Diastema, otherwise known as tooth gap, pertains to the spacing between two or more teeth. It is most often seen on the front teeth, although the back teeth may also be involved.
Children are the most commonly affected, albeit temporary and should correct itself once the primary teeth fall off and the permanent teeth comes out.
In adults, however, diastema is most likely permanent and requires orthodontic treatment for correction.
Causes of Diastema
The most common cause of diastema is the discrepancy between the size of the teeth and that of the jaw. Spacing occurs when the teeth are normal in size but the jaw is too big, or if the jaw is normal in size but the teeth are too small for it.
A special condition called a peg lateral refers to the developmental defect of the lateral incisor, resulting to gap between the lateral incisor and the teeth adjacent to it (central incisor and canine).
The spacing may also cause the central incisor to drift into the space, resulting to a small midline gap between the two central incisors.
Other causes of diastema include missing or unerupted teeth, oral habits (such as tongue thrusting and thumb sucking), periodontitis, mesiodens, and oversized labial frenum.
If diastema is caused by a missing tooth, the spacing tends to get worse over time as other teeth drift into the space, leading to gaps between more teeth.
Meanwhile, oral habits such as tongue thrusting and thumb sucking push the upper front teeth forward, creating space as they flare out.
Periodontitis, on the other hand, refers to the advanced form of gum disease characterized by bone loss in addition to the inflammation of the gums.
The aggressive form of this disease results to the fast destruction of the supporting bone, causing the affected teeth to become mobile.
Mobility results to gap formation, which tend to worsen over time if periodontitis is left untreated. The labial frenum, a small band of soft tissue located found just above the two upper central incisors, may also cause diastema if it is large enough.
If this tissue extends far below its normal position and passes between the two central teeth, it prevents these teeth from naturally closing the space between them.
Lastly, mesiodens causes diastema the same way as an oversized labial frenum – it grows at the back of the central incisors, thereby preventing them to come together and close the gap.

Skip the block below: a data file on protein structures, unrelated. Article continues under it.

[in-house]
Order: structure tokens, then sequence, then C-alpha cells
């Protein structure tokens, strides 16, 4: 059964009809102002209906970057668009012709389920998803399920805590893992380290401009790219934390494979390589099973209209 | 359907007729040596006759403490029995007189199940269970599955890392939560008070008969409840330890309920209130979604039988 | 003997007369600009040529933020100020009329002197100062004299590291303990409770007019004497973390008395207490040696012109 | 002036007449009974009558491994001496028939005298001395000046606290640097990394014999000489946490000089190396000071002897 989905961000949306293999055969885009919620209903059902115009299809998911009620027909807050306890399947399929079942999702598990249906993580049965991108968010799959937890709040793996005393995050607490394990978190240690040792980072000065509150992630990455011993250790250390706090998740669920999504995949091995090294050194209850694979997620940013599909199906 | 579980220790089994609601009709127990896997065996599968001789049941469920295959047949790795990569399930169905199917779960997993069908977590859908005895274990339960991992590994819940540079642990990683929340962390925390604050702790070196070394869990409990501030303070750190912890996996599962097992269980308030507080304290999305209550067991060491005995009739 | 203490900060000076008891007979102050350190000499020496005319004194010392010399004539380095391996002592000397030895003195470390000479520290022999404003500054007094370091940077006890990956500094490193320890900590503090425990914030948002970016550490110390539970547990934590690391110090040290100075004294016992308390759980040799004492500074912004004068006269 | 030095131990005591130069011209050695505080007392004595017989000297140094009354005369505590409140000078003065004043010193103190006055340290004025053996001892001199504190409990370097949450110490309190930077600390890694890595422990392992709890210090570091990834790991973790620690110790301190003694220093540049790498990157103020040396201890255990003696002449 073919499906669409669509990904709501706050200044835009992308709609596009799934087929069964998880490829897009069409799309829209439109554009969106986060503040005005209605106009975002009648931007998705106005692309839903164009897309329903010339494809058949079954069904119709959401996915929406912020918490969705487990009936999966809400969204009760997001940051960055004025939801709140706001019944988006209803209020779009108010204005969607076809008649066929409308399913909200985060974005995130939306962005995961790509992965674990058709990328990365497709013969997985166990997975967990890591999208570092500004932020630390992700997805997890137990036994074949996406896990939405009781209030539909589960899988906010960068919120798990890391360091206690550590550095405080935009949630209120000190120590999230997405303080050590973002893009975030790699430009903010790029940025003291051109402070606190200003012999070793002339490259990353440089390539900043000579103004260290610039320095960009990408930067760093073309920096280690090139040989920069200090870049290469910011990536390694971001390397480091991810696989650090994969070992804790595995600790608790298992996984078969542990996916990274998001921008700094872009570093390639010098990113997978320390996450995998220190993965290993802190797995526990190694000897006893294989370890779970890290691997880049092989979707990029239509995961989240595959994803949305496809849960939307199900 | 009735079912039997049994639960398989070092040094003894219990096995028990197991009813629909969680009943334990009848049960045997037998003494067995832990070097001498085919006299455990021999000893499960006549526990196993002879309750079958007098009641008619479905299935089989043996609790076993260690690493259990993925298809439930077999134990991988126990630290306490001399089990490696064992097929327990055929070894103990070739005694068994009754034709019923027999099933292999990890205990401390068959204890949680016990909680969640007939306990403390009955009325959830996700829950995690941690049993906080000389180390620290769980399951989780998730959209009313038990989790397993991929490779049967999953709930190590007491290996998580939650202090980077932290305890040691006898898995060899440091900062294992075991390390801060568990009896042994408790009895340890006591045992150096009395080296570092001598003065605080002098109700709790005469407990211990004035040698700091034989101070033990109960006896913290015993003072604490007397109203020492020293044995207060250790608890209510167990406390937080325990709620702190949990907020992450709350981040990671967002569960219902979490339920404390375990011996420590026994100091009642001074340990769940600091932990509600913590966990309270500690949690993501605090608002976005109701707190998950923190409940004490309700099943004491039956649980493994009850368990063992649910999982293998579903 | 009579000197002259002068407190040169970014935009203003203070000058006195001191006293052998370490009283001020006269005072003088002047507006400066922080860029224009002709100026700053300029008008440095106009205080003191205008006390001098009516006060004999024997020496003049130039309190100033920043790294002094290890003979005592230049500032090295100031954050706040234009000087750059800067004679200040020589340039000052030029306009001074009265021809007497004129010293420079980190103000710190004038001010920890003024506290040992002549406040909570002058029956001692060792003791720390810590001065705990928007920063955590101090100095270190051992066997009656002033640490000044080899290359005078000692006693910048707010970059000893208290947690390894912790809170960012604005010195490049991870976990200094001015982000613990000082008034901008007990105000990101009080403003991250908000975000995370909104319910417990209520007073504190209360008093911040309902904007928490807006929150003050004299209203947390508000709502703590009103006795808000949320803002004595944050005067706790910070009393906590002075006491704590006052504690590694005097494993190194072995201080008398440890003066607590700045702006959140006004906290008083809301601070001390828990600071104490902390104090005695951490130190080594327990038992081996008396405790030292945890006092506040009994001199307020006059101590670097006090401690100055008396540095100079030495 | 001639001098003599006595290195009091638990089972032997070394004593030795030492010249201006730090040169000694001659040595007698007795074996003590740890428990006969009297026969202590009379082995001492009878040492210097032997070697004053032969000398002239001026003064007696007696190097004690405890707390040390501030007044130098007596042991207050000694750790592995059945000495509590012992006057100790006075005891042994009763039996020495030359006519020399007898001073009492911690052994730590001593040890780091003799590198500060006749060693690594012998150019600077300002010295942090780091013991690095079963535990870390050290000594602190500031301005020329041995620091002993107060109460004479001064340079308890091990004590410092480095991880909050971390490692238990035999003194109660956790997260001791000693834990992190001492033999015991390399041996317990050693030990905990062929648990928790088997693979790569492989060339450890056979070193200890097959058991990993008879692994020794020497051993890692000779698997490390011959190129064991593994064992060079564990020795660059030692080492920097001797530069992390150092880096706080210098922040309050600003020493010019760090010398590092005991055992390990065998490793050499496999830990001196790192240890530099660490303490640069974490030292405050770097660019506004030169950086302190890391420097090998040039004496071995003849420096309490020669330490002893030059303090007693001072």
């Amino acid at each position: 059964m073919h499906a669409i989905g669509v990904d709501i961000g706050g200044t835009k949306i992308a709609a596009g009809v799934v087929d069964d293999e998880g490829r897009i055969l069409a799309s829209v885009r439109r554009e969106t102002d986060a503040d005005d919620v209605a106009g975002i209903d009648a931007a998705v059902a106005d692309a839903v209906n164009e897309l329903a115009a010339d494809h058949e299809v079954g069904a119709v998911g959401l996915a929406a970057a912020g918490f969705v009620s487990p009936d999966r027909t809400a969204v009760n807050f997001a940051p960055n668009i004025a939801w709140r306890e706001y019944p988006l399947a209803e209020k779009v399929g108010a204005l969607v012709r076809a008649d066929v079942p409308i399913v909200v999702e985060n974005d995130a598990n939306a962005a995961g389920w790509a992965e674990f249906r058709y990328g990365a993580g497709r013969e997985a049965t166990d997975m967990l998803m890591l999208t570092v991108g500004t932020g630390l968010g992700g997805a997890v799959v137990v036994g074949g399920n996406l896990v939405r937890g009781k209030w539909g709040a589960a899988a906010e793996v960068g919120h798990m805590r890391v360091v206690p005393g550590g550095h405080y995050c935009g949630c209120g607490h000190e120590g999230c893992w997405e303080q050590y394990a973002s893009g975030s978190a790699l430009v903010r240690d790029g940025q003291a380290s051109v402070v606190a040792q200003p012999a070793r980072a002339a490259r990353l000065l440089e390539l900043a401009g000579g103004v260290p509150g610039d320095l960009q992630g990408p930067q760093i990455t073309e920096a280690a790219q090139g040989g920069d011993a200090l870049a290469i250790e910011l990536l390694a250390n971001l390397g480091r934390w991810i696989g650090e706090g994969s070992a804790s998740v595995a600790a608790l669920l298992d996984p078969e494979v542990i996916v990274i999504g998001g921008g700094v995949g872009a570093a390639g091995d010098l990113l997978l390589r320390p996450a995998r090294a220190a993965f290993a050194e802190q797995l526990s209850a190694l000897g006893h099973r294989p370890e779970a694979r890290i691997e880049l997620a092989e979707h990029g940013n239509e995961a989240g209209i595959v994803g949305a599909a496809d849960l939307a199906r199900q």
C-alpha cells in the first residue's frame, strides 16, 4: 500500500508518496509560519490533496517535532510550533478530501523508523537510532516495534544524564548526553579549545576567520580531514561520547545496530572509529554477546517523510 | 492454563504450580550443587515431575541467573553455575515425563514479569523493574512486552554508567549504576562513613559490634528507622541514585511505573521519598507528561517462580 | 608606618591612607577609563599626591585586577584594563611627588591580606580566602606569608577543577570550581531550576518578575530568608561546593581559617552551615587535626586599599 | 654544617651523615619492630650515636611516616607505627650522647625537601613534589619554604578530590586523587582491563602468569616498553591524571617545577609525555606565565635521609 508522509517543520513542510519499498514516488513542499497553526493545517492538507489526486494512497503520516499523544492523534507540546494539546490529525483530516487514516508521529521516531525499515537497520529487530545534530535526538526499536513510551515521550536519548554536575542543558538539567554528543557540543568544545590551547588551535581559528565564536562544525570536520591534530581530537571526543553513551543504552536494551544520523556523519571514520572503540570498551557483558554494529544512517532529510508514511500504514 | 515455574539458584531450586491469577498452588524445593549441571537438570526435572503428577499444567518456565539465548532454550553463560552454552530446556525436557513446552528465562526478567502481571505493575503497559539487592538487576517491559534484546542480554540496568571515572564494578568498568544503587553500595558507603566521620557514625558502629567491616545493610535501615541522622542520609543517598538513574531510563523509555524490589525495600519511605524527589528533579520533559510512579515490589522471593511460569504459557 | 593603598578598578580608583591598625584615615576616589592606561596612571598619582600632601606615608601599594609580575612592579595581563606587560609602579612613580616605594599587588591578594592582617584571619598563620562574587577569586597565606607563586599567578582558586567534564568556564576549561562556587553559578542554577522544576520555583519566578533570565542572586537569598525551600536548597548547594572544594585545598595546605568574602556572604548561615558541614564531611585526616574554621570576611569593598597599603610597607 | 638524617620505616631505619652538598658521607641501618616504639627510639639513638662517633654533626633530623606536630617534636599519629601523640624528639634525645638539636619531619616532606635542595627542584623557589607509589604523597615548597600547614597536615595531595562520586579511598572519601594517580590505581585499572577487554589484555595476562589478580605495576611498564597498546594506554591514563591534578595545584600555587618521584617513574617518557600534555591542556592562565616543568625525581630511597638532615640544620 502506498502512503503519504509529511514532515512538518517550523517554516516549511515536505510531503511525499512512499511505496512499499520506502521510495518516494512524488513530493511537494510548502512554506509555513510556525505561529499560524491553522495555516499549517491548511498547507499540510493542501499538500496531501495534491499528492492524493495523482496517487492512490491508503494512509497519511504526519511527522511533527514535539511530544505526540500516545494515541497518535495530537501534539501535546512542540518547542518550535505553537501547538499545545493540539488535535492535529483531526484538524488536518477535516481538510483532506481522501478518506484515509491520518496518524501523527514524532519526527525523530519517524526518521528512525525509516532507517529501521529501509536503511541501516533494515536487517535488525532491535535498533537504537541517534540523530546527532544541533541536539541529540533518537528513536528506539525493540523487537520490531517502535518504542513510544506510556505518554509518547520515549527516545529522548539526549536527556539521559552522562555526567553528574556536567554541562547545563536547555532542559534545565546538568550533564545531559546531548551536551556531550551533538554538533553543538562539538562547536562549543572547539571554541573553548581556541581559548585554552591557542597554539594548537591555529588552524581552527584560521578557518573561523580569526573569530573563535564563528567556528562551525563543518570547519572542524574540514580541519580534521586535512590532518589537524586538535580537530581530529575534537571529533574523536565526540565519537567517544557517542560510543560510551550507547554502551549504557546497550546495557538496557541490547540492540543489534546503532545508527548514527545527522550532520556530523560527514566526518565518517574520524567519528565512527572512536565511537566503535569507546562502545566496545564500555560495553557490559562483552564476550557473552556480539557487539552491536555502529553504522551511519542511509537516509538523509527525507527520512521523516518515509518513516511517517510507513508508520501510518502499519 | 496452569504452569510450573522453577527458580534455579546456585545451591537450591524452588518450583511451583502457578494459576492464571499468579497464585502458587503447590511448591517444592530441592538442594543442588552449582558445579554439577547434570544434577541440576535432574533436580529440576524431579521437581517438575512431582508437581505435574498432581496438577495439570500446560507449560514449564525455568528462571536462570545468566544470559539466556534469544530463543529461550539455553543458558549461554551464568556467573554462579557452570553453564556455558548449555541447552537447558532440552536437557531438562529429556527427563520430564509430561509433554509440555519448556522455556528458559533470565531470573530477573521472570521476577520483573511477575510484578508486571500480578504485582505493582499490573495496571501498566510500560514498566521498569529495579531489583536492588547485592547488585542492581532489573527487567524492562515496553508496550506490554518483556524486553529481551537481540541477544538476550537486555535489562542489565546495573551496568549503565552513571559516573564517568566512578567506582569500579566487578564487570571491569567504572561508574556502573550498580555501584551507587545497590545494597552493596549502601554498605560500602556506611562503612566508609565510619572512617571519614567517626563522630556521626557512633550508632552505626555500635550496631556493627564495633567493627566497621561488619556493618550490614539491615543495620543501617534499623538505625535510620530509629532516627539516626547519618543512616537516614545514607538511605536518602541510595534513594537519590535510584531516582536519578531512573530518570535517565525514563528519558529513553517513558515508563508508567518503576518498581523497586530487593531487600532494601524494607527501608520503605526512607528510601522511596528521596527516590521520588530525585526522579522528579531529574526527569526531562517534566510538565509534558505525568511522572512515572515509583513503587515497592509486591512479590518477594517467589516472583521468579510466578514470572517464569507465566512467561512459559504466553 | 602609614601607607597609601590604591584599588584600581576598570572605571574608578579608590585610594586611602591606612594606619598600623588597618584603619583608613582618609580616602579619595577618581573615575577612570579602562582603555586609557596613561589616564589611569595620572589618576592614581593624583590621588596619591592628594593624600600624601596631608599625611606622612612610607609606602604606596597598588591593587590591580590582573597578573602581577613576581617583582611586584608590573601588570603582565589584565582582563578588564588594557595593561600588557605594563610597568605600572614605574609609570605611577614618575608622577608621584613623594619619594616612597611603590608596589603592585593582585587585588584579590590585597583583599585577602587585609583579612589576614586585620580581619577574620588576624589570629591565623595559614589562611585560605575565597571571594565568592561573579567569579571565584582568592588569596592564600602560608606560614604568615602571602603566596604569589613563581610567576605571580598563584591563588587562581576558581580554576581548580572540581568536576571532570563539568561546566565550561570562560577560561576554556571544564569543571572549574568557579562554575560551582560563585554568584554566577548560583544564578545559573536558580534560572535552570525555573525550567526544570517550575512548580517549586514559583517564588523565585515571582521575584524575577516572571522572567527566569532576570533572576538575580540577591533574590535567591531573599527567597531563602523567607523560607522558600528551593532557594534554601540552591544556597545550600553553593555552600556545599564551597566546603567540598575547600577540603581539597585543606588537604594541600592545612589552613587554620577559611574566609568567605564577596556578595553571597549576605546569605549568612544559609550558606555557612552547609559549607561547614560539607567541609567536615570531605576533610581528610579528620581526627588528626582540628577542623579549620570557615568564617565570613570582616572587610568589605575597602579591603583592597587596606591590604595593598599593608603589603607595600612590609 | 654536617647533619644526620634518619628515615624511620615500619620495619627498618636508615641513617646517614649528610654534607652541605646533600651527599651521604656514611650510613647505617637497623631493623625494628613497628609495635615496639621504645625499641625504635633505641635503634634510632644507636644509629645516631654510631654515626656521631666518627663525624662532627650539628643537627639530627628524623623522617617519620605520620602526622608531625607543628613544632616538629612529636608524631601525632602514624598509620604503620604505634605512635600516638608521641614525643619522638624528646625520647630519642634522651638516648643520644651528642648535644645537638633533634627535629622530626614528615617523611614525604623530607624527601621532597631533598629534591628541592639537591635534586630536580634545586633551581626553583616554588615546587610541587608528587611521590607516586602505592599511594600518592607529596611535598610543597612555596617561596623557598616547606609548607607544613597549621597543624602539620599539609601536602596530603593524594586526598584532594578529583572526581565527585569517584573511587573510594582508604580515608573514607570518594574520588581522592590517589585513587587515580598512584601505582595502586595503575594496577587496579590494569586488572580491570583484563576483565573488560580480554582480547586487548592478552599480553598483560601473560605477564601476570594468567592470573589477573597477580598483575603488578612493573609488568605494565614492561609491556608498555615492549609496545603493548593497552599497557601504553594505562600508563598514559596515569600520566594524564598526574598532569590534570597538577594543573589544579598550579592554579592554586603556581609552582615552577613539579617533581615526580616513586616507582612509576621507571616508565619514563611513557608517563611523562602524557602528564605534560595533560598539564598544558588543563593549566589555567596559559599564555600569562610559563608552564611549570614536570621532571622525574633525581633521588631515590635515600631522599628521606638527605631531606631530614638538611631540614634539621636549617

Treatment of Diastema
Although diastema doesn’t have any adverse effects on one’s health, most patients prefer to have it corrected for aesthetic purposes.
There are several techniques of closing a diastema, and the use of each one depends on the cause of the problem and the amount of space that has to be closed.
The most recommended method for closing a diastema is orthodontic treatment. It involves the installation of dental braces on the upper and lower teeth to pull the teeth together and close the space.
But if the cause of the problem is an oversized labial frenum or mesiodens, then surgery must be performed first prior to putting braces; otherwise, the problem may only recur once the appliance is removed. The surgical procedure for removing frenum is called a frenectomy.
Take note that in children, orthodontic treatment is not always a necessary follow-up as the space naturally closes once the cause is eliminated.
For small gaps, the patient may opt for placement of composite restorations or crowns instead of orthodontic treatment.
If the space is due to a missing tooth, then tooth replacement options like fixed bridges, removable dentures, and dental implants should be considered.
If it is brought about by periodontal disease, professional cleaning and deep scaling are the initial steps because the aim is to control the disease first. This will be followed by splinting of the involved
teeth, installation of dental braces, or restoration with a fixed bridge or denture.
Prevention of Diastema
If diastema is caused by developmental defects, then there’s no way to avoid it. Further widening of the space, however, can be prevented by using splint to stop the teeth from moving farther away from each other.
Orthodontic treatment is also preferred as early as possible. For diastema due to periodontal disease, the best method to prevent further widening of the gap is to practice proper oral hygiene.
Brushing and flossing can do so much to halt progression of periodontal disease. Then, splinting the involved teeth is also recommended to stop the teeth from moving away some more.
For cases caused by oral habits, the most logical thing to do is to break such habit. You can go to your dentist for counselling and placement of appliances that can help control the habit.